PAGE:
Navy aircraft carrier’s blast equal to 3.9 magnitude earthquake

The Navy blasted its newest carrier with thousands of pounds of explosives in the Atlantic Ocean on Friday to simulate how the ship would perform in battle conditions, according to images released by the service and government earthquake monitors. (Image: U.S. Navy)
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The Navy blasted its newest carrier with thousands of pounds of explosives in the Atlantic Ocean on Friday to simulate how the ship would perform in battle conditions, according to images released by the service and government earthquake monitors. (Image: U.S. Navy)

The U.S. Navy’s newest aircraft carrier can withstand quite a wallop.

On Friday, the USS Gerald R. Ford (CVN-78) blasted thousands of pounds of explosives in the Atlantic Ocean to simulate how the ship would perform in battle conditions. The blast was equivalent to a 3.9 magnitude earthquake, according to images released by the service and government earthquake monitors.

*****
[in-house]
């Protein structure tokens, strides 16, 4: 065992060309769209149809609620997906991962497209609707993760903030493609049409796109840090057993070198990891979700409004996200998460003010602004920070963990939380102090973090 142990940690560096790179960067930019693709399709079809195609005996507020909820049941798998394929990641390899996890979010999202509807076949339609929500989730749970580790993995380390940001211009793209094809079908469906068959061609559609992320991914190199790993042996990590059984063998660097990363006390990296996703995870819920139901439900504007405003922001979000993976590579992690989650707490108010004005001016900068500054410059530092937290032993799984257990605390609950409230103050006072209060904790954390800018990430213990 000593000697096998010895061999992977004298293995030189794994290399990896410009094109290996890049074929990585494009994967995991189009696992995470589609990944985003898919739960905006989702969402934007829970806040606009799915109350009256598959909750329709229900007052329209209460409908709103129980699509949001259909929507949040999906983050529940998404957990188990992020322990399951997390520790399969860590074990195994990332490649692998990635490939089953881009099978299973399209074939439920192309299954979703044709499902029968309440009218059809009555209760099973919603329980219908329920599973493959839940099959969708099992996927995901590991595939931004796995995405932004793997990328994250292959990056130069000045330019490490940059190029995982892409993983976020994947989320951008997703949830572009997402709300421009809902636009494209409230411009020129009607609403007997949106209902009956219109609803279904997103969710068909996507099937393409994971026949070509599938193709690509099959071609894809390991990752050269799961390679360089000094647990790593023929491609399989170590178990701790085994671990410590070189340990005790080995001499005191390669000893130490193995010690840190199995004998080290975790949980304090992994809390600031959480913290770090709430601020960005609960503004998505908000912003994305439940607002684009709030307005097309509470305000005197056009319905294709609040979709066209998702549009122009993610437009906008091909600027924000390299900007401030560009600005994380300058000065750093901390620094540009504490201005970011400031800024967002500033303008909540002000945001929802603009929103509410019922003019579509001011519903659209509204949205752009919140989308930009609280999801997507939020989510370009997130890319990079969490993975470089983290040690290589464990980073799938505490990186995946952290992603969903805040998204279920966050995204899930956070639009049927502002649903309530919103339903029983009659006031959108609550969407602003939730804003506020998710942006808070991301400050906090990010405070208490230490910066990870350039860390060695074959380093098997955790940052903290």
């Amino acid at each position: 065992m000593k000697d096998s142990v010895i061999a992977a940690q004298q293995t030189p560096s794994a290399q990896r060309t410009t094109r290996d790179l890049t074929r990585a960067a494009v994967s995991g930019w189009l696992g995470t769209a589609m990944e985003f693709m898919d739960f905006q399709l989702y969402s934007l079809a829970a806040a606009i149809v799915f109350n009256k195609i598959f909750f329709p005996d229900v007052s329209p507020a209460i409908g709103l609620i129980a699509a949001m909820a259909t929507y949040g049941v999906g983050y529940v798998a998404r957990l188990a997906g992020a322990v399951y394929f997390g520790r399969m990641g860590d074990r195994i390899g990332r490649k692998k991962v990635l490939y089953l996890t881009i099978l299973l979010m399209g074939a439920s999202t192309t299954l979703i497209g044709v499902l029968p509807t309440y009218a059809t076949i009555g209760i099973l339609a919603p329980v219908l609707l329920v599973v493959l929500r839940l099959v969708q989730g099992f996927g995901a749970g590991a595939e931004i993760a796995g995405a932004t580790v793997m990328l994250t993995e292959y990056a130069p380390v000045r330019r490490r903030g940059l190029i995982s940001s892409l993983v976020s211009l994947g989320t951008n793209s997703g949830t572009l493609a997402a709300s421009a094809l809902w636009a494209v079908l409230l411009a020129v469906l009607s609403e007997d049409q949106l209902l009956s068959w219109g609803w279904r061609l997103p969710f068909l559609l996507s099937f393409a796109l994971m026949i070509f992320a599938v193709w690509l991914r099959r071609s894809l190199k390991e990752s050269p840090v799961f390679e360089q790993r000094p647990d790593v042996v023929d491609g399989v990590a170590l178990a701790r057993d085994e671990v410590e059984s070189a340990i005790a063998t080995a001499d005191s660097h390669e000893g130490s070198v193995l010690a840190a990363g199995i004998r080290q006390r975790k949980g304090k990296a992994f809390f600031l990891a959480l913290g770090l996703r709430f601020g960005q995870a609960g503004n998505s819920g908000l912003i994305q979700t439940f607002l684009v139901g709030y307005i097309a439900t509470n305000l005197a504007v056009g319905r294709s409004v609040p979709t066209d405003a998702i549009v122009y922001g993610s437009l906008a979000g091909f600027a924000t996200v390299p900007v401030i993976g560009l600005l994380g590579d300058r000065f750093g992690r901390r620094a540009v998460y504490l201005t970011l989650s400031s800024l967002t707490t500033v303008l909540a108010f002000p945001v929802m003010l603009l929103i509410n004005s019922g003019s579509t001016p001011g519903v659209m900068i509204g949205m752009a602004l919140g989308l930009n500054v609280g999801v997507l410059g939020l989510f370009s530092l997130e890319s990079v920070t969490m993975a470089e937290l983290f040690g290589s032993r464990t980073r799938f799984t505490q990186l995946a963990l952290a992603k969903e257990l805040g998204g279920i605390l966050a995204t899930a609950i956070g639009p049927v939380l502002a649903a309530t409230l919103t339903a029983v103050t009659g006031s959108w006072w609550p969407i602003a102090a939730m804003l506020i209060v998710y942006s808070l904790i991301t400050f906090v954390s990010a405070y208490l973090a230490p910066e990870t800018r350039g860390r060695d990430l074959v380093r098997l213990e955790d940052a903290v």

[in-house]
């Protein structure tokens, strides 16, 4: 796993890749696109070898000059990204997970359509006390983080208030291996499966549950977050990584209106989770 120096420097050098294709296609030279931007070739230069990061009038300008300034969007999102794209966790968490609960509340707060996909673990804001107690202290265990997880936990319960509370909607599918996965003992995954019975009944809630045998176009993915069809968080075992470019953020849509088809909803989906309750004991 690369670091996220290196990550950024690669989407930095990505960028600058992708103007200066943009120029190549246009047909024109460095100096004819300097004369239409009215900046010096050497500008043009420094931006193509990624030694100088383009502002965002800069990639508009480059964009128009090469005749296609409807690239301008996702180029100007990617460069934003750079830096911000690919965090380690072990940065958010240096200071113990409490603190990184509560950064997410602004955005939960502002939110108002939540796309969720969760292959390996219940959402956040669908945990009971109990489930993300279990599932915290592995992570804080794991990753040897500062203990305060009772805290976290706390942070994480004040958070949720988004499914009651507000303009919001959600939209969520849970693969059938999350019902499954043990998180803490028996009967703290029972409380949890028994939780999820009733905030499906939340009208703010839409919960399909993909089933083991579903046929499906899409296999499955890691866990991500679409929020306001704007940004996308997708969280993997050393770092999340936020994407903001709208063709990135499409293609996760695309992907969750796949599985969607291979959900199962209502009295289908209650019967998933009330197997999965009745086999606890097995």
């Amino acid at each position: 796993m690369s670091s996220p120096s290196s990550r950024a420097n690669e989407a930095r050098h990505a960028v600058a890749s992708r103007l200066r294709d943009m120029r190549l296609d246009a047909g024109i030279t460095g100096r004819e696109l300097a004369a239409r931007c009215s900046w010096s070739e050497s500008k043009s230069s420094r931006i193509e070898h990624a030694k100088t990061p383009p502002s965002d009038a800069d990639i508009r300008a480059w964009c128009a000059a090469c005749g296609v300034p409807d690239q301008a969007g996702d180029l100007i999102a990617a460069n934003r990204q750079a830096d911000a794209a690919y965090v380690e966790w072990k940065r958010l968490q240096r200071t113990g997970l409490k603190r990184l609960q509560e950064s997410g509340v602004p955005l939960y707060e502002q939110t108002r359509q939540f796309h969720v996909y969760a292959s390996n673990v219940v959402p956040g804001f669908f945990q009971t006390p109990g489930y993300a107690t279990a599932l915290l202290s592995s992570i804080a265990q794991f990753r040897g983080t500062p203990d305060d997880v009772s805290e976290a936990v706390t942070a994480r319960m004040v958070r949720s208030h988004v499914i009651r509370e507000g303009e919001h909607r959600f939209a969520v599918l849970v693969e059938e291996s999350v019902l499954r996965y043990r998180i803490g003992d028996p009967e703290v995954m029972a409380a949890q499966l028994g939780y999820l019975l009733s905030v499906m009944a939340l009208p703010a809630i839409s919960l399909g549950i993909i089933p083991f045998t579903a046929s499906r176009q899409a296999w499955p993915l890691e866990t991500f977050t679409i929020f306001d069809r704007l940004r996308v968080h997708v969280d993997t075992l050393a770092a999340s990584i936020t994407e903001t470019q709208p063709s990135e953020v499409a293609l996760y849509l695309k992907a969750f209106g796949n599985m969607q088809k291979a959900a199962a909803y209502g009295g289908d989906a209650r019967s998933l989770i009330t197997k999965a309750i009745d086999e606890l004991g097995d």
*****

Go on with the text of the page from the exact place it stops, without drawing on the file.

The carrier was wired with sensors to measure the effects of the shock. The ship was hit with the blast about 100 miles off the Florida coast just before 4 p.m.

“The first-in-class aircraft carrier was designed using advanced computer modeling methods, testing, and analysis to ensure the ship is hardened to withstand battle conditions, and these shock trials provide data used in validating the shock hardness of the ship,” the Navy said Saturday.

Ford commanding officer Capt. Paul Lanzilotta told USNI News in March aboard the carrier that the crew had been busy preparing for the event.

“That’s quite a bit of work when you have a ship with 5,000 spaces in it, so we have to prepare all of our gear,” he said. ”We’re also going to prepare the crew: so the crew has to know what to expect, they need to practice their damage control procedures because that’s something that we all need to be good at, and when we shock the ship we need to make sure that we have the ship in as ready a condition as we can.”